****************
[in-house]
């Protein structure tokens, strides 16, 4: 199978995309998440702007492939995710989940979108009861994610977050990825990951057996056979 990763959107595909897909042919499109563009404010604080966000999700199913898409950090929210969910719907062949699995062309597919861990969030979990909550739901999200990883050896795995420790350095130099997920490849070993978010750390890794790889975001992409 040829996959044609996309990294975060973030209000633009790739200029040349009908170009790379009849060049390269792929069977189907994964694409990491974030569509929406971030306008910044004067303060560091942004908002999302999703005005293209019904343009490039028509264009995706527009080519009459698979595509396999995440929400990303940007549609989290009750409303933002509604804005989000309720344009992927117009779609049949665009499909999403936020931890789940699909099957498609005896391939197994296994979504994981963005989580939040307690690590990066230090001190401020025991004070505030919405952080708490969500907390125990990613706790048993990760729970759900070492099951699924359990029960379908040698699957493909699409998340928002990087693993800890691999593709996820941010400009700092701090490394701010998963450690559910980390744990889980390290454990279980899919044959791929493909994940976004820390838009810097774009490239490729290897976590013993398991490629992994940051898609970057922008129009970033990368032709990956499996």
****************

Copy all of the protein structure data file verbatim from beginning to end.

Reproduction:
[in-house]
């Protein structure tokens, strides 16, 4: 199978995309998440702007492939995710989940979108009861994610977050990825990951057996056979 990763959107595909897909042919499109563009404010604080966000999700199913898409950090929210969910719907062949699995062309597919861990969030979990909550739901999200990883050896795995420790350095130099997920490849070993978010750390890794790889975001992409 040829996959044609996309990294975060973030209000633009790739200029040349009908170009790379009849060049390269792929069977189907994964694409990491974030569509929406971030306008910044004067303060560091942004908002999302999703005005293209019904343009490039028509264009995706527009080519009459698979595509396999995440929400990303940007549609989290009750409303933002509604804005989000309720344009992927117009779609049949665009499909999403936020931890789940699909099957498609005896391939197994296994979504994981963005989580939040307690690590990066230090001190401020025991004070505030919405952080708490969500907390125990990613706790048993990760729970759900070492099951699924359990029960379908040698699957493909699409998340928002990087693993800890691999593709996820941010400009700092701090490394701010998963450690559910980390744990889980390290454990279980899919044959791929493909994940976004820390838009810097774009490239490729290897976590013993398991490629992994940051898609970057922008129009970033990368032709990956499996």